- Audio CD (3 Feb. 2017)
- Number of Discs: 1
- Format: Double CD
- Label: Mute
- ASIN: B01N8SKFMB
- Other Editions: Audio CD | Vinyl
- Average Customer Review: 3.9 out of 5 stars See all reviews (8 customer reviews)
- Amazon Bestsellers Rank: 67,643 in CDs & Vinyl (See Top 100 in CDs & Vinyl)
The Texas-Jerusalem Crossroads Double CD
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The much-anticipated definitive release of Lift To Experience's seminal double concept album, The Texas-Jerusalem Crossroads, mixed as God intended. The album is a brand new mix of the classic album, overseen by the band and engineer Matt Pence and features rejuvenated album artwork (an homage to the Texas-based graphics design studio Pen & Pixel famed for their 90's Southern gangsta rap album covers).
Top customer reviews
The CD packaging (all card) is great and colourful but, as before, there are no full lyrics just some brief quotes taken from some of the songs (-you need the deluxe LP boxset for that as it comes with a 24-page booklet with photos and complete lyrics amongst other things, but unfortunately Amazon don't seem to be selling it, they are only selling this double CD and the standard, but still lovely, gatefold double LP with coloured vinyl). This time round, CD1 is blue and CD2 is red (it was the other way round in 2001).
Finally, the small round sticker on the front (see my photo!) implies that the pack includes a download code for the old 2001 version AND the new 2017 remastered version, but there was only one download card in mine with a link to .flac files of the original album (and I know other people have found the same). Maybe I've misunderstood the sticker! Still, you are in effect getting 2 x double albums in one format or another for under a tenner (at the time of writing), so can't grumble!
Wonderful music that gives me something new every time I listen to it, I can't recommend this enough.
"Is the world really ready for a 75-minute progressive country-emo concept album by three God-fearing ranch hands about Texas being the Promised Land?" asked NME on the release of this album in 2001. "Not yet" was probably the precise answer. However, the album quickly garnered mass critical acclaim and as discerning music lovers picked up on its brilliance, the wonderment grew.
The listener can happily immerse themselves into the concept of the album or equally choose to ignore it as the music stands in its own right. The central plot revolves around Texas emerging from the apocalypse as a geographical "Noah's Ark " with its epicenter in the town of Denton. It is littered with biblical references throughout and contains epic songs with titles like "Down with the Prophets" or "Grounds so soft" which is based on 1st Corinthians. These two CDs can barely contain the scope and scale of vision underpinning this concept and at times it feels as big and awe-inspiring as the Lone Star state itself. References are of limited value but contextually we are in the territory of My Bloody Valentine, Explosions in the Sky, Godspeed You black Emperor and Mogwai, soundtracked to a voice so soft that the ghost of Jeff Buckley is evoked.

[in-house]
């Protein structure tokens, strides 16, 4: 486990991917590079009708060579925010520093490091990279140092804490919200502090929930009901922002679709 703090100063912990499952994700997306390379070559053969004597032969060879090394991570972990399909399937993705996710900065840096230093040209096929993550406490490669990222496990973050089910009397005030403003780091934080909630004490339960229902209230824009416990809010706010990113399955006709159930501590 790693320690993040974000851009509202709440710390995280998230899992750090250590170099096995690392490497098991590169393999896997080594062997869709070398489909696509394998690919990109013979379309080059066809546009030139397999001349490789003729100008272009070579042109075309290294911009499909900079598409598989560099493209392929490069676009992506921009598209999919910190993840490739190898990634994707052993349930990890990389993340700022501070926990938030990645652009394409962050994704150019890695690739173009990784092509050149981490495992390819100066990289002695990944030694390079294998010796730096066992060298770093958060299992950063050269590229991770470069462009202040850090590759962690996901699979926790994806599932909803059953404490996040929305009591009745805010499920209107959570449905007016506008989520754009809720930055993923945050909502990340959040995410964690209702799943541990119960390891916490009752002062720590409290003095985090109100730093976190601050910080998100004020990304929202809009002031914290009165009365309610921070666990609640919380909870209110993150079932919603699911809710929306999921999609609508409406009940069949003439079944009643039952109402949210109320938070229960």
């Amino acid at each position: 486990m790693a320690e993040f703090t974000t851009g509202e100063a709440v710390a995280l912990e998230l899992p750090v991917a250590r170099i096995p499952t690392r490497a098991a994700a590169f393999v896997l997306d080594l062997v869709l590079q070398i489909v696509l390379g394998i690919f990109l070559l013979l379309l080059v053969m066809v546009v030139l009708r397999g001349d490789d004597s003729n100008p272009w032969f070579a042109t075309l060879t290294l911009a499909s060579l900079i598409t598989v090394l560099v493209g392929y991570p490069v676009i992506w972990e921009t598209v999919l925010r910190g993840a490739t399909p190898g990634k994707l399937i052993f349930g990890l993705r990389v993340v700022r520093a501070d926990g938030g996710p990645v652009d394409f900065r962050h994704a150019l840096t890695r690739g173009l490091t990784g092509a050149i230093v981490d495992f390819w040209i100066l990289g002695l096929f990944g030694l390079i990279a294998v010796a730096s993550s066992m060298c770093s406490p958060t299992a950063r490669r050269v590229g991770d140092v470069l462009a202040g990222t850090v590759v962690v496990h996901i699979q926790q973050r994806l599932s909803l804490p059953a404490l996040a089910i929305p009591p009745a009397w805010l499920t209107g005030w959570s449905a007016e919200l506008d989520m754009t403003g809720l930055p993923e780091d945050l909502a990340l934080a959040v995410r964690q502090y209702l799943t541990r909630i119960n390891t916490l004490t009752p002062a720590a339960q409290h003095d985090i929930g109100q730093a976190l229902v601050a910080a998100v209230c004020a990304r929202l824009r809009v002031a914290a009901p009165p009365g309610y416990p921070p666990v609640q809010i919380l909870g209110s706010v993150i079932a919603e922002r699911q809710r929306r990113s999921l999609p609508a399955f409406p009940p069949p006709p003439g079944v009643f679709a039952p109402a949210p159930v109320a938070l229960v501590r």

In addition, care is needed not to create the impression that this album is somehow the heavy rock soundtrack for the Evangelical right. Pearson's songs are full of humour and often utterly preposterous. Thus he pleads at one time "Lord, I'll make you a deal: I will if you give me a smash hit so I can build a city on the hill". In standout tracks like "Falling from Cloud 9" the remaster shines. the crispness and epic sweep of the song are a given but it also sounds like it is overdubbed with forty guitars playing simultaneously. A trusty Bose Soundtouch speaker could barely contain the scale of the cacophony. The epic closer "Into the Storm" is just massive. It sees Pearson's heartfelt plea at the songs conclusion that you "Follow me over the Jordan across the Rio Grande/Follow me into Texas into the Promised Land/Marching on to Zion with gun in hand". It could easily disintegrate but holds to together to produce a huge blast of epic proportions. The remastered "These are the days" rumbling bass now sound like an army on the move, the weighty drumming comes to the forefront and Pearson's planted kiss on the microphone is louder than ever. The new version of "With Crippled Wings" has an evocative power that is primal and its sonic explosion at 5 minutes hits you with the force of a hurricane. Finally, "Waiting to Hit" is an insanely brilliant powerhouse with some of the most ludicrously over the top lyrics ever penned.
Full credit to Guy Garvey for getting the band back together in 2016 to do a gig at his Meltdown Festival. Pearson came on stage in a large cowboy hat beneath a Texan flag, a longhorn cow’s skull proudly displayed. For a precious moment, it saw one of the best bands on the planet back where they belong. Whether they ever perform again is incidental as the remastered "Texas-Jerusalem Crossroads" takes your breath away.